Court also issues another defeat to President Trump's signature civil service reform law.
Top career executives in federal government have limited recourse when appealing adverse actions against them, a federal court recently affirmed in a precedent-setting ruling.
Senior Executive Service employees are not entitled to the same suite of due process protections as most federal workers, as their appointment to the highest ranks of the civil service is under constant review for good performance. Maria Esparraguera, an SES employee in the Army, sought to challenge that differentiation, suggesting she was entitled to judicial review of her demotion, just as lower ranking federal workers would be.
Esparraguera was demoted from the SES after she was found to have implemented an unprecedented hiring mechanism to give her preferred candidate a leg up in the process. Her actions were eventually referred to the Office of Special Counsel, which twice found that they constituted prohibited personnel practices, and the agency recommended disciplinary action. After the Army stripped Esparraguera of her SES status, she requested an “informal hearing” before the Merit Systems Protection Board, as permitted for senior executives under civil service law.
The board heard the case and sent a summary of proceedings to the Army, OSC and the Office of Personnel Management for review. Unlike in cases of non-SES employees, MSPB did not make any decision on the merits of the case. The Army did not alter its decision.
Esparraguera then brought her case to the U.S. Court of Appeals for the Federal Circuit, which is only permitted to hear appeals of MSPB cases after the board issues a final decision or order. The court found MSPB’s summary of the informal hearing did not amount to a final order, and therefore it could not review cases brought by senior executives. MSPB is similarly blocked by law from reviewing SES removals. Esparraguera argued she was entitled to some form of judicial review. The appeals court said that may be true, but the federal circuit was not the right place for that.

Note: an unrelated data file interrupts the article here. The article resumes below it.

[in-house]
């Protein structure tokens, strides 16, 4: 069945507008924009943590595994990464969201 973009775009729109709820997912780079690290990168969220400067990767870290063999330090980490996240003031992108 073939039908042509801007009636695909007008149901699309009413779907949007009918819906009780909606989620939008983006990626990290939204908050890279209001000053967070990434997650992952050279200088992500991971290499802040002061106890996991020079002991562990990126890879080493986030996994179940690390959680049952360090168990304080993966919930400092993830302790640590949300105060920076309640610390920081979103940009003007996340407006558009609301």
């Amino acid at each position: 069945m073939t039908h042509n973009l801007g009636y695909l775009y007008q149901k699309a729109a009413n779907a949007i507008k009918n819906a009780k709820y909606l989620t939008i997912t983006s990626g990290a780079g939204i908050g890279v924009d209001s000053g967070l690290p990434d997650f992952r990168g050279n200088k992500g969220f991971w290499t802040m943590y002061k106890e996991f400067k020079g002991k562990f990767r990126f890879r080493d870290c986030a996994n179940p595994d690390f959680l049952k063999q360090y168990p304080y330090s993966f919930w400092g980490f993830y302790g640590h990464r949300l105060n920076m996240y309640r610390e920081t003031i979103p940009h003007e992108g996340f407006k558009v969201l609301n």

“We cannot decide a case simply because a claim arises under the Constitution,” the judges wrote. “So even assuming that Ms. Esparraguera is correct that she must be able to present her constitutional claim before a court, we are unpersuaded that this means our court.”
Veterans Affairs Appeals
Elsewhere in the federal circuit, the hits keep on coming for President Trump’s signature civil service reform law.
A federal court ruled earlier this year that the Veterans Affairs Department could not apply the 2017 VA Accountability and Whistleblower Protection Act—a law aimed at making it easier to fire employees—retroactively and appellate judges could review whether VA’s selected punishment fit an employee’s alleged misbehavior. Employees are now putting that ruling in Sayers v. VA to the test.
Charles Harrington, a VA police officer the department fired in 2017 with its new, expedited authorities, appealed his case to the appellate court arguing his removal was not in compliance with Sayers as his alleged improper conduct took place before the Accountability Act was passed. He also said MSPB had failed to review whether the severity of his punishment matched the impropriety of his actions, which Sayers also required.
The court sided with Harrington on both points. In a precedent-setting ruling, it also found VA employees could ask for review under Sayers even if it did not make that argument initially. The court vacated Harrington’s removal, remanding the case to MSPB with instructions to further remand it to the department.
The accountability law suffered another setback earlier this month when the Federal Labor Relations Authority ruled VA violated a contract provision with its largest union by eliminating “performance improvement plans” from the pre-disciplinary process. The decision required VA to reinstate all employees fired without first being provided such a plan, though the department has until mid-January to appeal.
Trump, VA and lawmakers in both parties have heralded the law as a significant step in cracking down on misbehaving and poorly performing employees, but its enforcement has been mired in controversy since its passage.